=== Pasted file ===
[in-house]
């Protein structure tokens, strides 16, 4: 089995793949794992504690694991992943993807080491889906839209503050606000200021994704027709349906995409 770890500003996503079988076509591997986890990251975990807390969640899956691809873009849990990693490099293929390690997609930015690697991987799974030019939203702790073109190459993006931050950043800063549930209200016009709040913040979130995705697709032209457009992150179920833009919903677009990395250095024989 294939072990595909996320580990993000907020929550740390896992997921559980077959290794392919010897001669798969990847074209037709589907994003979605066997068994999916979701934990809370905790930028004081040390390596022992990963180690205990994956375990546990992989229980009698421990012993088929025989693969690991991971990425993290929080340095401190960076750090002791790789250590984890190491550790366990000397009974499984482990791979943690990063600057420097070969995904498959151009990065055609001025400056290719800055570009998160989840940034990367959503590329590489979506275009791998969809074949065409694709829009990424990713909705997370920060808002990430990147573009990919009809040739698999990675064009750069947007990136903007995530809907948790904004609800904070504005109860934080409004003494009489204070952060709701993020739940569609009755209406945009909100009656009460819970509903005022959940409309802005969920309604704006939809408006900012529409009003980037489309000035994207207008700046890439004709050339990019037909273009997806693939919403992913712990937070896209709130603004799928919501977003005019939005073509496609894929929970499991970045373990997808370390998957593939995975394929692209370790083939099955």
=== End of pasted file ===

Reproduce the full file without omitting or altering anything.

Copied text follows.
[in-house]
């Protein structure tokens, strides 16, 4: 089995793949794992504690694991992943993807080491889906839209503050606000200021994704027709349906995409 770890500003996503079988076509591997986890990251975990807390969640899956691809873009849990990693490099293929390690997609930015690697991987799974030019939203702790073109190459993006931050950043800063549930209200016009709040913040979130995705697709032209457009992150179920833009919903677009990395250095024989 294939072990595909996320580990993000907020929550740390896992997921559980077959290794392919010897001669798969990847074209037709589907994003979605066997068994999916979701934990809370905790930028004081040390390596022992990963180690205990994956375990546990992989229980009698421990012993088929025989693969690991991971990425993290929080340095401190960076750090002791790789250590984890190491550790366990000397009974499984482990791979943690990063600057420097070969995904498959151009990065055609001025400056290719800055570009998160989840940034990367959503590329590489979506275009791998969809074949065409694709829009990424990713909705997370920060808002990430990147573009990919009809040739698999990675064009750069947007990136903007995530809907948790904004609800904070504005109860934080409004003494009489204070952060709701993020739940569609009755209406945009909100009656009460819970509903005022959940409309802005969920309604704006939809408006900012529409009003980037489309000035994207207008700046890439004709050339990019037909273009997806693939919403992913712990937070896209709130603004799928919501977003005019939005073509496609894929929970499991970045373990997808370390998957593939995975394929692209370790083939099955």